The athlete is sitting on the right, a lithe young woman with dyed-red streaks in her hair whose gaze drops to the floor when she’s not speaking. Her name is Kristina Timanovskaya, the Belarusian sprinter who flew from Tokyo to Warsaw via Vienna after being kicked off her country’s Olympics team. Now, she is a refugee and could face difficulties if she were to return home. Sitting on the left is Pavel Latushko, an exiled politician who stands in opposition to Belarusian dictator Alexander Lukashenko. Timanovskaya insists that her case has nothing to do with politics, as though that might help her out of the situation in which she finds herself. But the man sitting next to her, along with the numerous microphones and cameras – not to mention the very fact that she is here – would indicate the contrary.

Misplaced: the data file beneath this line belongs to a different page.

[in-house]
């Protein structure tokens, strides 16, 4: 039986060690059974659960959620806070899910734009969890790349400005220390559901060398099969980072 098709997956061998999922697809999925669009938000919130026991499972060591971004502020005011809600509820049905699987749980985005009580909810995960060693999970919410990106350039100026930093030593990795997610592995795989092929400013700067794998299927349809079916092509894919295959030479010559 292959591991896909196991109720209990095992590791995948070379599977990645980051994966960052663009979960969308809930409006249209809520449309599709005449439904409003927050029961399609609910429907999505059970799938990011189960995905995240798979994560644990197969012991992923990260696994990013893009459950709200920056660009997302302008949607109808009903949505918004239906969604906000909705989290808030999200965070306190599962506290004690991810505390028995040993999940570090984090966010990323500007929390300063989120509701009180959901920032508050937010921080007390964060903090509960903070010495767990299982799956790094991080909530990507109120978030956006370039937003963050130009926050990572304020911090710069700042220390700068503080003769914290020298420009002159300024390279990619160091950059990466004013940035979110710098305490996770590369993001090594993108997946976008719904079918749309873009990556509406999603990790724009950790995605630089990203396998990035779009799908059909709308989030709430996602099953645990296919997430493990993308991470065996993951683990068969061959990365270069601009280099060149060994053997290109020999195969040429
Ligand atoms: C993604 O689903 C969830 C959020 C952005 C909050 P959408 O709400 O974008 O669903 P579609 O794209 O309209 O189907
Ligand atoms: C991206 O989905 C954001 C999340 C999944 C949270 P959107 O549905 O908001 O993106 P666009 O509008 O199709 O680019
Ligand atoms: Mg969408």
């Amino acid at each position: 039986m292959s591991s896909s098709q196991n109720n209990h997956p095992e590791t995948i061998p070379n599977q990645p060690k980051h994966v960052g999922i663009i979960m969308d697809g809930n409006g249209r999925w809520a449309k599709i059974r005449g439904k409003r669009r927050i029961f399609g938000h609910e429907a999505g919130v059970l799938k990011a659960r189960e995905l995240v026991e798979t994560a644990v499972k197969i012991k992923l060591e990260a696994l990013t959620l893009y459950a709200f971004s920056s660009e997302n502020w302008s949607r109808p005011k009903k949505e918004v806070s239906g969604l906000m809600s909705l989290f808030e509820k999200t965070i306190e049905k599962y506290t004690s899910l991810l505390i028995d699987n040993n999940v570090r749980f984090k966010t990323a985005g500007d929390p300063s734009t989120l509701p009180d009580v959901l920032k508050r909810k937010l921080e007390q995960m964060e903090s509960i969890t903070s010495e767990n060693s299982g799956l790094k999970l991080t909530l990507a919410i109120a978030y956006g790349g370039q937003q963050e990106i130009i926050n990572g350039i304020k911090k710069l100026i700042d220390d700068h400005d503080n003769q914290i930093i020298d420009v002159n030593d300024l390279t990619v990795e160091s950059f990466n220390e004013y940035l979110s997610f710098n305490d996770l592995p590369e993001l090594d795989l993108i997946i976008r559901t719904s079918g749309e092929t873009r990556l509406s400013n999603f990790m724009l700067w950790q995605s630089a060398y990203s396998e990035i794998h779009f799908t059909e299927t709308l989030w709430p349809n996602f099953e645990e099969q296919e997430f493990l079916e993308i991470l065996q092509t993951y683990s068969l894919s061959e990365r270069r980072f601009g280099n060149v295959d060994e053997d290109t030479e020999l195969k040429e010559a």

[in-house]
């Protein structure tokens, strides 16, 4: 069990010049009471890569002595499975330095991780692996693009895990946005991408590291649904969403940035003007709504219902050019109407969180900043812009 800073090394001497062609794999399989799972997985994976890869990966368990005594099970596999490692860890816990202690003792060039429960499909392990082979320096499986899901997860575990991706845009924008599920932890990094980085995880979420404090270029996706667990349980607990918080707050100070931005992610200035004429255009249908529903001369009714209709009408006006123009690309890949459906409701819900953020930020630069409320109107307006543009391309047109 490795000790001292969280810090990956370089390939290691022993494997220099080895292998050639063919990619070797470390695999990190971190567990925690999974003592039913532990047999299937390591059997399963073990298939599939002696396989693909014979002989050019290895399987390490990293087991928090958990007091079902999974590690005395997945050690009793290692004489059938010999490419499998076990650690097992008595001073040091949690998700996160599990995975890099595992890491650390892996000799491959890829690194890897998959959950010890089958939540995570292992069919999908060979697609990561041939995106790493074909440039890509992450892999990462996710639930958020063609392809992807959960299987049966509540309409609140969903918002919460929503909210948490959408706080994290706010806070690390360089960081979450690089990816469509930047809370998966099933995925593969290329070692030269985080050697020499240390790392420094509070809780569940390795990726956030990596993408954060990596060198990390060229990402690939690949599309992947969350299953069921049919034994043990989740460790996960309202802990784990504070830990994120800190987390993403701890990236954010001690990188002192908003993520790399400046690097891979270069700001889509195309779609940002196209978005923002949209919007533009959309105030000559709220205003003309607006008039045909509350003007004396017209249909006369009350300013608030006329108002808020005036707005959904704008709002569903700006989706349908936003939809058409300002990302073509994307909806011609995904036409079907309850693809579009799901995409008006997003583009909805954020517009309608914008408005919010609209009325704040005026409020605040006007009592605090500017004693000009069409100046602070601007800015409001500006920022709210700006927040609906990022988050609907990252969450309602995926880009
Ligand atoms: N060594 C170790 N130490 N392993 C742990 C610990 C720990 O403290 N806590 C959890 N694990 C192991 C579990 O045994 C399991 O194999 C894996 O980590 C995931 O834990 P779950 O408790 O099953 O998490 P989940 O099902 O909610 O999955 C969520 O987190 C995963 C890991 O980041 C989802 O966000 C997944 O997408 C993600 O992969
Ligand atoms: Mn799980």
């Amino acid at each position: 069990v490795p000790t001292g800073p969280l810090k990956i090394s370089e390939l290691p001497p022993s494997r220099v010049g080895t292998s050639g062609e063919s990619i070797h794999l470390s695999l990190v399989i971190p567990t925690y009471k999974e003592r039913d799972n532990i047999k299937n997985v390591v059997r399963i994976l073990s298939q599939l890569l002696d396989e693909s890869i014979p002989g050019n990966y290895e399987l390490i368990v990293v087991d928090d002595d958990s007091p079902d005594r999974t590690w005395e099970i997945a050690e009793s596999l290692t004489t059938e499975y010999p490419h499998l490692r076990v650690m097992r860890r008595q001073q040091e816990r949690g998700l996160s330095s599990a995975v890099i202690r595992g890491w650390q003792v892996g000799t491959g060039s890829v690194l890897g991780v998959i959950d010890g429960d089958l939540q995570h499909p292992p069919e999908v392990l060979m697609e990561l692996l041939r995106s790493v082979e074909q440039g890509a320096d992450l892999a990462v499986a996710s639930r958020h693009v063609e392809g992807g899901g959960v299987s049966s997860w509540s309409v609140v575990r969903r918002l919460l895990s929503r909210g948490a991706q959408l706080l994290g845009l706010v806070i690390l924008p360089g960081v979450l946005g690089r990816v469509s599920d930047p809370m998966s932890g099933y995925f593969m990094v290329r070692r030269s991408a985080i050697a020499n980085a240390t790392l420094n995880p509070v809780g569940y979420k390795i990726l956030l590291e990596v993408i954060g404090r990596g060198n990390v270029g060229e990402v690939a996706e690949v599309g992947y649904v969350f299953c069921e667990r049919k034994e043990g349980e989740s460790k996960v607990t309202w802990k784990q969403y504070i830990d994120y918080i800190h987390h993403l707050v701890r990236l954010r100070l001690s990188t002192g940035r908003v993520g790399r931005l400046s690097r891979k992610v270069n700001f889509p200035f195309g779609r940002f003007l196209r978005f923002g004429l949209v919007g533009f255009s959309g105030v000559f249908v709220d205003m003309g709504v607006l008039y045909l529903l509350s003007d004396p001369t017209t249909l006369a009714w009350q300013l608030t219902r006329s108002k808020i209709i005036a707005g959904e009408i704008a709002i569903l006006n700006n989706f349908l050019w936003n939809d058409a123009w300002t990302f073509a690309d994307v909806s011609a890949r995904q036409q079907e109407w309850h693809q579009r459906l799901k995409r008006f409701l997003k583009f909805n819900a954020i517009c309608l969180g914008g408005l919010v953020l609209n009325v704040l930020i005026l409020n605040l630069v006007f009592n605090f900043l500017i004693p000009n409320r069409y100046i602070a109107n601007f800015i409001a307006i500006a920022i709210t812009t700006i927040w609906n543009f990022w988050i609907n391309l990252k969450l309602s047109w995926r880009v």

The case of Kristina Timanovskaya, who ran away from her minders instead of returning to the dictatorship back home, has caused a sensation. People around the world are watching as though it were a reprise of the Cold War: an athlete fleeing from subjugation to freedom; a dictatorship losing out in the competition with democracy.